President Carter, Menachem Begin and Anwar Sadat are improving the chances for survival of the Camp David peace agreements they signed 10 days ago with a coordinated hardsell campaign aimed at clearing obstacles out of the way of the Egyptian-Israeli peace treaty they are rushing to establish.

While Carter and Begin appear to have become involved in a serious dispute over a Begin pledge on freezing Israeli settlements on the West bank, the Camp David Three have handled the deeper strategy of the selling of Peace with a Tinkers-to-Evers-to-Chance fluidity.

"The key to Camp David working is that the three men are politicians who understand each others' political needs and constituencies," said a high-ranking U.S. official. "If it is working well, nobody but the three of them will know how much of this phase is by design or on an ad hoc basis."

Facing vociferous heckling in the vital Knesset (parliament) debate on the accords in Jerusalem Monday from critics who accused him of opening the way to a U.S.-inspired Palestinian state on the West Bank. Begin effortlessly retrieved a strong denunciation-by-association of the Palestine Liberation Organization (PLO) delivered by Carter Saturday, and tossed it down at his critics.

Speaking to the people of Aliquippa, Pa., Carter had likened the PLO to the Nazis, a comparison that is a Begin rhetorical trademark. After Camp David, "We heard from the president of the United States from correct comparison," the prime minister proudly said.

Begin's performance in the debate and recent statements by Sadat indicate that some of the 10 letters the leaders agreed to exchange on a variety of controversial subjets after the signing of the two framework agreements were designed to be used to help sell acceptance of the overall deal sponsored by Carter.

"The letters would not exist except for their usefulness in resolving the political problems each faces," said a diplomat closely associated with the negotiations.

Begin sees his primary selling job as neutralizing criticism of him from the far right for accepting any change on the West Bank territory of the Jordan River.

Israeli officials emphasize Begin's personal dilemma in this, since most of those who have been heckling him have been his closest political associates in Begin's 30-year wait for power.

In his speech, Begin pulled out a "definitional" letter signed by Carter, which U.S. officials had portrayed as nothing more than a technical document, but which Begin cast into a strong political statement.

The letter read by Begin notes Carter's understanding that Begin interprets every mention "Palestinians or the Palestian people" as meaning "the Arabs of Eretz Israel," and every mention of the West Bank as meaning "Judea and Samaria," the biblical names of the territory.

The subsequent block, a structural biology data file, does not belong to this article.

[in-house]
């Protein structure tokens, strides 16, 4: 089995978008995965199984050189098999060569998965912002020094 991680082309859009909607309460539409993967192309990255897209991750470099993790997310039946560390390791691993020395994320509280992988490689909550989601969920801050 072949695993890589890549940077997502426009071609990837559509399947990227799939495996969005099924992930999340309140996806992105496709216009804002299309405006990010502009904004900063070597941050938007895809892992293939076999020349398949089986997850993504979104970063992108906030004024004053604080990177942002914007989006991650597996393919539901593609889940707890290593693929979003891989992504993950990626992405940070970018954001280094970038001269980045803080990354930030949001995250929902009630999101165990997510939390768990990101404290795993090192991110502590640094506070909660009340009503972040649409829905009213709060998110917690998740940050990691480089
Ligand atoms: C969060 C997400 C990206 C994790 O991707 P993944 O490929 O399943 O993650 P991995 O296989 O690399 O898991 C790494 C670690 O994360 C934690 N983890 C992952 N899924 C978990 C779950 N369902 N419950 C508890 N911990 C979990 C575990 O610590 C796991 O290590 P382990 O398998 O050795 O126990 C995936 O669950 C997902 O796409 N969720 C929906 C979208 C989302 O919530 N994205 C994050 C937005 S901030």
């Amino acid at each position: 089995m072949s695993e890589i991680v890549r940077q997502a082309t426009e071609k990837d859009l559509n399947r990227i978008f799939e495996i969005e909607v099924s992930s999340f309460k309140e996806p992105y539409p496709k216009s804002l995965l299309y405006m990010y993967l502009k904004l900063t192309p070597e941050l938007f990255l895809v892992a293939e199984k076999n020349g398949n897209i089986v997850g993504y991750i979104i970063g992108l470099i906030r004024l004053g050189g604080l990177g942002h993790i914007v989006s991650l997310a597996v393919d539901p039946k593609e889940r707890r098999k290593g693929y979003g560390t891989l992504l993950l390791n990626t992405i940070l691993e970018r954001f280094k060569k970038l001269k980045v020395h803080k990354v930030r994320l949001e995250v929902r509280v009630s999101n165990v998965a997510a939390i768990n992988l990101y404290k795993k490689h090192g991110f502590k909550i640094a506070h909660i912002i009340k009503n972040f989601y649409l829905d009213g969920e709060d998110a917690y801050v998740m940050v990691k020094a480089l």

"Everyone uses his own language, and our language is Eretz Israel and Judea and Samaria," Begin said. "This is what we agreed on and this is how it will be in the future." Eretz Israel is normally understood to mean biblical Israel, or the entire mandated region of Palestine.

At about the same time, Egyptian newspapers were headlining Sadat's interpretation of a letter from Carter obliquely restating longstanding U.S. opposition to Israel's formal annexation of East Jerusalem. The Egyptian media portrayed the Carter letter as a new U.S. commitment to get East Jerusalem back for the Arabs as a result of the negotiations Sadat has accepted.

Egyptian statements have also hinted to that country's desperately poor populace of 40 million that a successful conclusion of Egyptian-Israeli peace treaty could bring a cornucopia of American aid and investment. The Egyptian media reported statements by Sadat in Washington that the United States would now provided Egypt with a modern telephone and communications system. U.S. officials confirm that this project is under consideration, but say that it predated the Camp David results.

Even the one open dispute that has flared up over the West Bank settlements issue seems to have give Begin some political mileage. Going into the crucial vote today on dismantling Israeli settlements in Sinai, Begin has been reminding the Knesset that he is standing up against pressure from Carter on the more important West Bank settlements.

Throughout his speech, he repeated the unyielding approach he had taken in interviews and speechs in the United States just after the accords were released, detailing again how he had forced Carter and Sadat into backing down on key points.

Israeli officials say they feel that the administration "blew the dispute out of proportion by bringing it into the open just as Secretary of State Cyrus R. Vance was leaving last week to try to get Sadi Araba and Jordan to support Sadat publicly.

While Vance was explaining to Arab rulers how hard Carter was arguing the Arab case with the Israelis, Sadat was maintaining a diplomatic silence on the issue. His only brief comment on this indicated that Begin's version of the dispute may be the correct one.

"Sadat understands that he cannot embarrass Begin before the Knesset vote on the Sinai settlements," one involved diplomat said. Israeli sources predict that Begin will write a letter on the issue after the Sinai vote that will satisfy Carter.

The Vance mission was part of an intensvie administration effort to sell the Camp David agreements to other governments rather than to any domestic constituency. Although there was early discussion of a public promotional effort by the administration at home, the current assessment by the White House seems to be that it isn't needed.